2. ACETYL-L-CARNITINE AFFECTS THE ELECTRICAL ACTIVITY OF MECHANOSENSORY NEURONS IN HIRUDO MEDICINALIS GANGLIA

    Directory of Open Access Journals (Sweden)

    Giovanna Traina

    2017-04-01

    Full Text Available Was previously discovered that in the leech Hirudo medicinalis, acetyl-l-carnitine (ALC affects forms of non-associative learning, such as sensitization and dishabituation, due to nociceptive stimulation of the dorsal skin in the swim induction behavioural paradigm, likely through modulating the activity of the mechanosensory tactile (T neurons, which initiate swimming. Since was found that ALC impaired sensitization and dishabituation, both of which are mediated by the neurotransmitter serotonin, the present study analyzed how ALC may interfere with the sensitizing response. Was already found that ALC reduced the activity of nociceptive (N neurons, which modulate T cell activity through serotonergic mediation.

  3. Cycloastragenol Is a Potent Telomerase Activator in Neuronal Cells: Implications for Depression Management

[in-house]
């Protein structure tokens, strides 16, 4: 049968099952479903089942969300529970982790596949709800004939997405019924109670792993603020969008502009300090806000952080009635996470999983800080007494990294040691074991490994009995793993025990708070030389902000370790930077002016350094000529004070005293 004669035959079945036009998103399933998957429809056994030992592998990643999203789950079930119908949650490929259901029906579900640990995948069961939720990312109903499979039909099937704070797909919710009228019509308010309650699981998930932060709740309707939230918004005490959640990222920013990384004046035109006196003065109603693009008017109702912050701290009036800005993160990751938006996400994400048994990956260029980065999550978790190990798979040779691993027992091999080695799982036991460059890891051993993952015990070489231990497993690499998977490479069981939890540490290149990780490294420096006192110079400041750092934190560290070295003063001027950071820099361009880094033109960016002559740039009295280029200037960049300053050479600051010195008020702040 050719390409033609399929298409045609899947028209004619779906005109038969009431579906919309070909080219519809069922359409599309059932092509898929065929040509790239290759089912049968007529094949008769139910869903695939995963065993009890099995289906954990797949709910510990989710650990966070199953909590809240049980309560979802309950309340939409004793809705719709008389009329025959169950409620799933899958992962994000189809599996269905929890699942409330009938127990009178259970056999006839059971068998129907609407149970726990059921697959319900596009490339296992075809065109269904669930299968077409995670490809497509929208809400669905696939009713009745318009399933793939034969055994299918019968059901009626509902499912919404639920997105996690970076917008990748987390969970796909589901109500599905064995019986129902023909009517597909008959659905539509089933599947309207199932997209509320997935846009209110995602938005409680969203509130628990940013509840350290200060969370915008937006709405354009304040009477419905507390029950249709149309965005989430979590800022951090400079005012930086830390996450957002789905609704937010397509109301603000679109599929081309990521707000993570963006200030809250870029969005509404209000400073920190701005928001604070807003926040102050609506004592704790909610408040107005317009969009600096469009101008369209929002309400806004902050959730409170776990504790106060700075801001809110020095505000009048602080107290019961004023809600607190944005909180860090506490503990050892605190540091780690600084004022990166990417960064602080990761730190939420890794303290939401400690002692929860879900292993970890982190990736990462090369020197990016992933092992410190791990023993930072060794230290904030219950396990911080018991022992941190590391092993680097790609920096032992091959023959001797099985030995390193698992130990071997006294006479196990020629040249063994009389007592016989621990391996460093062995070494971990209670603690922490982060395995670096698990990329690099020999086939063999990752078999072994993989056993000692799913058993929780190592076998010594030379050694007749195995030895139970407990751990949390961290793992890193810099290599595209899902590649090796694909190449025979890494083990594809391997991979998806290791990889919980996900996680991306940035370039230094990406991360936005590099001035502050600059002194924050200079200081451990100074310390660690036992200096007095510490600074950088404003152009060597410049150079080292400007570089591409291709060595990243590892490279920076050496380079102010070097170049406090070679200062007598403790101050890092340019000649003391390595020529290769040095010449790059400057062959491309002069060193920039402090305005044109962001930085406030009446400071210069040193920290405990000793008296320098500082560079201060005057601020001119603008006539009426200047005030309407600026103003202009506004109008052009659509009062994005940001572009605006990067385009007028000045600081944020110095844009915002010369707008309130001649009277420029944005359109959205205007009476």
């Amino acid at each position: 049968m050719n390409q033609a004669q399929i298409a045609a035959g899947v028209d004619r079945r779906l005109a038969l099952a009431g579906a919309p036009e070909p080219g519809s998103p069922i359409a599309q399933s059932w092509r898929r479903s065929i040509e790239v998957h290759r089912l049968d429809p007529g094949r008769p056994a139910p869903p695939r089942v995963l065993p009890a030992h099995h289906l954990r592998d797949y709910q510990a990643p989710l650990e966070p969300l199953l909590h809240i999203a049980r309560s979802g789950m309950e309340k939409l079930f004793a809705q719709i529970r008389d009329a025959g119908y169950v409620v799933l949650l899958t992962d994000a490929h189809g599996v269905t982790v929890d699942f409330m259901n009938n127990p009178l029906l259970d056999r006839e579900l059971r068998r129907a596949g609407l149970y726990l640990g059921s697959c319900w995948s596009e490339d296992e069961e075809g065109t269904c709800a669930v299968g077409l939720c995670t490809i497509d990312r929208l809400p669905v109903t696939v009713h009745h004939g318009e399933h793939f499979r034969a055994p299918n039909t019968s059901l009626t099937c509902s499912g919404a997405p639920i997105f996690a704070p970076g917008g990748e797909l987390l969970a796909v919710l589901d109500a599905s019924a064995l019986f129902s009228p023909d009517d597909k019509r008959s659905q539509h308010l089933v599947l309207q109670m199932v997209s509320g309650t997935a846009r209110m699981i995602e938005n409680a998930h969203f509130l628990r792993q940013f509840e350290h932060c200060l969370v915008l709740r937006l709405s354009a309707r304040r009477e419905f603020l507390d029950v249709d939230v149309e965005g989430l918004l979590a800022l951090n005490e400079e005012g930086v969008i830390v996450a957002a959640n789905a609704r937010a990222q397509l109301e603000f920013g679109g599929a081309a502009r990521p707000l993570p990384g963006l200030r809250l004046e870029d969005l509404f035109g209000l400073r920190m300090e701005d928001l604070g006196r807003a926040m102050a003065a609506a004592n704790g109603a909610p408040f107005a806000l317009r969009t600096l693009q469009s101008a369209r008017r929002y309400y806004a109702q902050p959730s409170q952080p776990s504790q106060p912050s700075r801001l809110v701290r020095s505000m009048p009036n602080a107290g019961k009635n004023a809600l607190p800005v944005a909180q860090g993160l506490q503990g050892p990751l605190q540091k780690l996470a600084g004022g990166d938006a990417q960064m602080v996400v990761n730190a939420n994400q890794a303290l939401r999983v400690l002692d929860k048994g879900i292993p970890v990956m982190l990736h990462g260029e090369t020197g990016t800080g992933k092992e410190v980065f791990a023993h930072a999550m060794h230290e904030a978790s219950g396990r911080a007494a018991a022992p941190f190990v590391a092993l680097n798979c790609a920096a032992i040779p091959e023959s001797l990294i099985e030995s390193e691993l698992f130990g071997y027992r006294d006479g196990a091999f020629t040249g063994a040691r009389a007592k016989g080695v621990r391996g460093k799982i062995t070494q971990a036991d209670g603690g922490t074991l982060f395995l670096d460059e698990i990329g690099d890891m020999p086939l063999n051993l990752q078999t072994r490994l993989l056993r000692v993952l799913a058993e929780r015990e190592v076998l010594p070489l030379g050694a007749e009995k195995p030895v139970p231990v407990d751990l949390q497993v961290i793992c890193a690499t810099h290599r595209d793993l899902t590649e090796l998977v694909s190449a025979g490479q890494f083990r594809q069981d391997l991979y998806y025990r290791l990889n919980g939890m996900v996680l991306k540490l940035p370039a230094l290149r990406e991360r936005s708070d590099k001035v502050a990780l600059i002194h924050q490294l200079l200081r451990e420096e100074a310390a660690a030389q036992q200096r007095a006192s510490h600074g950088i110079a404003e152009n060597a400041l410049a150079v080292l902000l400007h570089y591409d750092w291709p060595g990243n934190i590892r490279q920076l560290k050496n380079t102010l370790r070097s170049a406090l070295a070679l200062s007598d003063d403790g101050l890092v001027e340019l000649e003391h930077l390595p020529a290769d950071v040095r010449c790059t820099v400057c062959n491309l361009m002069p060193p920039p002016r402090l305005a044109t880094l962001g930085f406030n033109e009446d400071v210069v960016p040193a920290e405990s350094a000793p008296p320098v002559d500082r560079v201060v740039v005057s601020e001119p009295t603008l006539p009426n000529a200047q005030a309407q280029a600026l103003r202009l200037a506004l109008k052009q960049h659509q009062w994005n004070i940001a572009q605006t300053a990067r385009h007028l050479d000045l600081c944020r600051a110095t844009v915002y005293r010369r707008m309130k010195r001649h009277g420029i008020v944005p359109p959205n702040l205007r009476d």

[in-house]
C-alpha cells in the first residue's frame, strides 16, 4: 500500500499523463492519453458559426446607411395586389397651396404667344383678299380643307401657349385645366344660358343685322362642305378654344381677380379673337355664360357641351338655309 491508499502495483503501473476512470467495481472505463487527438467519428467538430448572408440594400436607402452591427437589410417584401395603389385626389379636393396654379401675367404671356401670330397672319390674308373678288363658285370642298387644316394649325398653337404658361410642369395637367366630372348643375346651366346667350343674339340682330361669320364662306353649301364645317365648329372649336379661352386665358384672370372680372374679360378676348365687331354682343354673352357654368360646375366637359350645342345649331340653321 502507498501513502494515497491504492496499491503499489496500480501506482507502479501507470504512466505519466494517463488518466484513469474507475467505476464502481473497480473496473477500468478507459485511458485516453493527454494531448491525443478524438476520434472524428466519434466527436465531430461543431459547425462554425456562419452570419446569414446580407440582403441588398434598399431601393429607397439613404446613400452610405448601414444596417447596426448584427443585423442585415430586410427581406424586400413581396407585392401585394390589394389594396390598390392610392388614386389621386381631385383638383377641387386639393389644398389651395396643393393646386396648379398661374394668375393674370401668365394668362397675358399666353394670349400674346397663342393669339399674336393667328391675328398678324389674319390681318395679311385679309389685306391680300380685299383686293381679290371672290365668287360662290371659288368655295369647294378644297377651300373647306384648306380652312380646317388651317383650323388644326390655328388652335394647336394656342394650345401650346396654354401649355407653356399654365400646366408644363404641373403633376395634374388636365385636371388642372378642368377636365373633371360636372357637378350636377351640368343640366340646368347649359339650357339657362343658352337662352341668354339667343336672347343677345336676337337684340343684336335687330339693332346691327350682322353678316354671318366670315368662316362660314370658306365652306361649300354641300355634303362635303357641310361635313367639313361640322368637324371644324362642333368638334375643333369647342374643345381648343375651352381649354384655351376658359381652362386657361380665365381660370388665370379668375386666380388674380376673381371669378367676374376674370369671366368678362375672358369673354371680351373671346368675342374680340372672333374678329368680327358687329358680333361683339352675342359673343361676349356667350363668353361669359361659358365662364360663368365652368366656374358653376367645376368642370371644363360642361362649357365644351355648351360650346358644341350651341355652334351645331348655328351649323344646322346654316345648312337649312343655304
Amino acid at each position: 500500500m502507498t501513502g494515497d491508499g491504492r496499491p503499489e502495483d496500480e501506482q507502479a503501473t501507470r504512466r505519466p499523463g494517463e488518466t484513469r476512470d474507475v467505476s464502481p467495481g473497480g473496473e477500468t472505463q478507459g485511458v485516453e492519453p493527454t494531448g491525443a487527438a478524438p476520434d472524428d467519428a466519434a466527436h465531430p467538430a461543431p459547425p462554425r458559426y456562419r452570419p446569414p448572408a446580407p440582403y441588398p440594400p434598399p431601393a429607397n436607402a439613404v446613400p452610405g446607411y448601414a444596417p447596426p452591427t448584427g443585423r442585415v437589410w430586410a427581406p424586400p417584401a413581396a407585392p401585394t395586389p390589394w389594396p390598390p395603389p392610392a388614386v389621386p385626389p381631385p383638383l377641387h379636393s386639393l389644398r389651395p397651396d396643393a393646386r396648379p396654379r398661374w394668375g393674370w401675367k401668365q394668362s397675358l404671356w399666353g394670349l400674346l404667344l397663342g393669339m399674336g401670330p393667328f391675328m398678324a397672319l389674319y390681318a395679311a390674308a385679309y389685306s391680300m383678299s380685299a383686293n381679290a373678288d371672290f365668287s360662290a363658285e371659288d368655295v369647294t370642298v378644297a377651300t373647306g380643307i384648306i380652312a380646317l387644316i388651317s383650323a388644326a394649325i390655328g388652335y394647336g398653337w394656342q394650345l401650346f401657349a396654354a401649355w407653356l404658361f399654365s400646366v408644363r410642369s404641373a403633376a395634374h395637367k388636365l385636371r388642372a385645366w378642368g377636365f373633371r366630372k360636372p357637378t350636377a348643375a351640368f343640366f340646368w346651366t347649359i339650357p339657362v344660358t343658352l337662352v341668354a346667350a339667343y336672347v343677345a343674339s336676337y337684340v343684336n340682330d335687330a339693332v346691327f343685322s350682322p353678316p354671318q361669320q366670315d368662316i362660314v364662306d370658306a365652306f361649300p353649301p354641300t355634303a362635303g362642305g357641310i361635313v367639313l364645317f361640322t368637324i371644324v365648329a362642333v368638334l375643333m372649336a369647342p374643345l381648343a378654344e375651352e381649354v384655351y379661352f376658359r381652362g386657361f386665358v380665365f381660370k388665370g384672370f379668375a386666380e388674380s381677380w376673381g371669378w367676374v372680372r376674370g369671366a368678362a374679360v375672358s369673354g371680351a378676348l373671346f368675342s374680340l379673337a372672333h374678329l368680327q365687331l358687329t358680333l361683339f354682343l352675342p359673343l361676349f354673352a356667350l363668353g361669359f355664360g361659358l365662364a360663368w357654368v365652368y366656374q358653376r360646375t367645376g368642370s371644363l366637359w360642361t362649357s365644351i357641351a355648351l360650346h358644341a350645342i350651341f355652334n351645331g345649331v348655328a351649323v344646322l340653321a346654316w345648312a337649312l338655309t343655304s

Directory of Open Access Journals (Sweden)

    Fanny C.F. Ip

    2014-07-01

    Full Text Available Cycloastragenol (CAG is an aglycone of astragaloside IV. It was first identified when screening Astragalus membranaceus extracts for active ingredients with antiaging properties. The present study demonstrates that CAG stimulates telomerase activity and cell proliferation in human neonatal keratinocytes. In particular, CAG promotes scratch wound closure of human neonatal keratinocyte monolayers in vitro. The distinct telomerase-activating property of CAG prompted evaluation of its potential application in the treatment of neurological disorders. Accordingly, CAG induced telomerase activity and cAMP response element binding (CREB activation in PC12 cells and primary neurons. Blockade of CREB expression in neuronal cells by RNA interference reduced basal telomerase activity, and CAG was no longer efficacious in increasing telomerase activity. CAG treatment not only induced the expression of bcl2, a CREB-regulated gene, but also the expression of telomerase reverse transcriptase in primary cortical neurons. Interestingly, oral administration of CAG for 7 days attenuated depression-like behavior in experimental mice. In conclusion, CAG stimulates telomerase activity in human neonatal keratinocytes and rat neuronal cells, and induces CREB activation followed by tert and bcl2 expression. Furthermore, CAG may have a novel therapeutic role in depression. © 2014 S. Karger AG, Basel